Mathematically, the concept of a physical dimension is expressed using one-dimensional vector spaces and their tensor products.

For example, consider mass.
You can add masses together and you know how to multiply a mass by a real number.
Thus, masses should form a one-dimensional real vector space $M$.

The same reasoning applies to other physical quantities, like length, time, temperature, etc.
Denote the corresponding one-dimensional vector spaces by $L$, $T$, etc.

When you multiply (say) some mass $m∈M$ and some length $l∈L$,
the result is $m⊗l∈M⊗L$.
Here $M⊗L$ is another one-dimensional real vector space,
which is capable of “storing” physical quantities of dimension mass times length.

Multiplicative inverses live in the dual space:
if $m∈M$, then $m^{-1}∈M^*$, where $\def\Hom{\mathop{\rm Hom}} \def\R{{\bf R}} M^*=\Hom(M,\R)$.
The element $m^{-1}$ is defined as the unique element in $M^*$
such that $m^{-1}(m)=1$, where $-(-)$ denotes the evaluation
of a linear functional on $M$ on an element of $M$.
Observe that $m ⊗ m^{-1} ∈ M⊗M^* ≅ \R$, where the latter canonical isomorphism
sends $(f,m)$ to $f(m)$, so $m^{-1}$ is indeed the inverse of $m$.

Next, you can also define powers of physical quantities,
i.e., $m^t$, where $m∈M$ is a mass and $t∈\R$ is a real number.
This is done using the notion of a *density* from differential geometry.
(The case $\def\C{{\bf C}} t\in\C$ works similarly, but with
complex one-dimensional vector spaces.)
In order to do this, we must make $M$ into an *oriented* vector space.
For a one-dimensional vector space, this simply means that
we declare one out of the two half-rays in $M∖\{0\}$ to be positive,
and denote it by $M_{>0}$.
This makes perfect sense for physical quantities like mass, length, temperature.

Once you have an orientation on $M$,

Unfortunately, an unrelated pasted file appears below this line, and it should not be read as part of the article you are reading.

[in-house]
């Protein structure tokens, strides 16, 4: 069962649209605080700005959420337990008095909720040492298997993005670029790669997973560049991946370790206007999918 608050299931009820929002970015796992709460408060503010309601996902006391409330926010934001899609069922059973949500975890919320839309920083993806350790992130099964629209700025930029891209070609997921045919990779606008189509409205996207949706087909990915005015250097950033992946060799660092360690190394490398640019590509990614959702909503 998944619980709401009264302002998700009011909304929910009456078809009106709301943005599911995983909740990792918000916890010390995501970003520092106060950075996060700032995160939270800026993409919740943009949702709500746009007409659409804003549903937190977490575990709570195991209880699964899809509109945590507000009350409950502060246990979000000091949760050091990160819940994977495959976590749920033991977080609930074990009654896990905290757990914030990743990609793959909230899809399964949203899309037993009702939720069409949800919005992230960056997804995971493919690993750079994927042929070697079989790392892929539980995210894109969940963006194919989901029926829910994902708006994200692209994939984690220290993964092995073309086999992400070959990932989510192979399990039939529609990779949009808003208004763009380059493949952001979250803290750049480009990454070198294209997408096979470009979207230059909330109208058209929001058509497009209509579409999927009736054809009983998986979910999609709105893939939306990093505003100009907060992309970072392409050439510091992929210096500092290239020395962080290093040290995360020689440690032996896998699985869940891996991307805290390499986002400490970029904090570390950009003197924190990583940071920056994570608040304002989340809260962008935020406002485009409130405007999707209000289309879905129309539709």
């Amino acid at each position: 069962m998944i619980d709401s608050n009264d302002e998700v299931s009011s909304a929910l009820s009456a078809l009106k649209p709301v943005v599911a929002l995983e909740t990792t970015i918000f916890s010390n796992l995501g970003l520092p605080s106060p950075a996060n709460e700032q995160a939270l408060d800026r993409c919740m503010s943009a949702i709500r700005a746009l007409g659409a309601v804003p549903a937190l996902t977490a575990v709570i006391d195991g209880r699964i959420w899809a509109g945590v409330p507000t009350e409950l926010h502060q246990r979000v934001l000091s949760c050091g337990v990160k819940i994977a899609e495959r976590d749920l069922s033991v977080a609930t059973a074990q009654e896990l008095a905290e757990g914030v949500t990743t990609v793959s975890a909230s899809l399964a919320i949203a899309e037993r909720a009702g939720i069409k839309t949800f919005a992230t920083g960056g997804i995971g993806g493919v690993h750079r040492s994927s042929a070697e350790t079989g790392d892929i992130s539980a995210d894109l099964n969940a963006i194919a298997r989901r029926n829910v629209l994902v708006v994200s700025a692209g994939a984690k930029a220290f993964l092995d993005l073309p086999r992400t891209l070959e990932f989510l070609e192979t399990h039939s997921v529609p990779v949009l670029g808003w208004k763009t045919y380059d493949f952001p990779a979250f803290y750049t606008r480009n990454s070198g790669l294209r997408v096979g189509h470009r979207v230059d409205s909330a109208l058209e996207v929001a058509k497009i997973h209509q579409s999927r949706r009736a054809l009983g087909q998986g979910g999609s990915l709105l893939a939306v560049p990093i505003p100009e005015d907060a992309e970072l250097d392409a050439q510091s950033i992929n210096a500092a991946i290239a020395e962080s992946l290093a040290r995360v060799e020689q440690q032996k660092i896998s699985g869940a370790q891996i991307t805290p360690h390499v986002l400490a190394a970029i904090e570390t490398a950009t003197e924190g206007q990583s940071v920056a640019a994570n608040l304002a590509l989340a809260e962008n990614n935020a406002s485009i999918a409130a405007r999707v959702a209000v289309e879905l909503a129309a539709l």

you can define $\def\Dens{\mathop{\rm Dens}} \Dens_d(M)$
for $d∈\R$ as the one-dimensional (oriented) real vector space
whose elements are equivalence classes of pairs $(a,m)$,
where $a∈\R$, $m∈M_{>0}$.
The equivalence relation is defined as follows:
$(a,b⋅m)∼(a b^d,m)$ for any $b∈\R_{>0}$.
The vector space operations are defined as follows:
$0=(0,m)$ for some $m∈M_{>0}$,
$-(a,m)=(-a,m)$,
$(a,m)+(a',m)=(a+a',m)$,
and $s(a,m)=(sa,m)$.
It suffices to add pairs with the same
second component $m$ because the equivalence relation allows you to change the second component arbitrarily.

Once we have defined $\Dens_d(M)$, given $m∈M_{>0}$ and $d∈\R$,
we define $m^d∈\Dens_d(M)$ as the equivalence class of the pair $(1,m)$.
It is easy to verify that all the usual laws of arithmetic,
like $m^d m^e = m^{d+e}$, $m^d n^d = (mn)^d$, etc.,
are satisfied, provided that multiplication and reciprocals are interpreted as explained above.

Using the power operation operations we just defined,
we can now see that the equivalence class of $(a,m)$
is equal to $a⋅m^d$, where $m∈M_{>0}$, $m^d∈\Dens_d(M)_{>0}$,
and $a⋅m^d∈\Dens_d(M)$.
This makes the meaning of the equivalence relation clear.

In particular, for $d=-1$ we have a canonical isomorphism $\Dens_{-1}(M)→M^*$
that sends the equivalence class of $(1,m)$ to the element $m^{-1}∈M^*$ defined above,
so the two notions of a reciprocal element coincide.

If you are dealing with temperature without knowing about the absolute zero,
it can be modeled as a one-dimensional real *affine* space.
That is, you can make sense of a linear combination
$$a_1 t_1 + a_2 t_2 + a_3 t_3$$
of temperatures $t_1$, $t_2$, $t_3$
as long as $a_1+a_2+a_3=1$,
and you don't need to know about the absolute zero to do this.
The calculus of physical quantities can be extended
to one-dimensional real affine spaces without much difficulty.

None of the above constructions make any noncanonical choices of
physical units (such as a unit of mass, for example).
Of course, if you do fix such a unit $μ∈M_{>0}$, you can construct
an isomorphism $\R→\Dens_d(M)$ that sends $a∈\R$ to $aμ^d$,
and the above calculus (including the power operations)
is identified with the usual operations on real numbers.

In general relativity, we no longer have a single one-dimensional
vector space for length.
Instead, we have the *tangent bundle*,
whose elements model (infinitesimal) displacements.
Thus, physical quantities no longer live in a fixed one-dimensional
vector space, but rather are sections of a one-dimensional
vector bundle constructed from the tangent bundle.
For example, the volume is an element of the total space
of the line bundle of 1-densities $\Dens_1(T M)$,
and the length is now given by the line-bundle of $λ$-densities $\Dens_λ(T M)$, where $λ=1/\dim M$.

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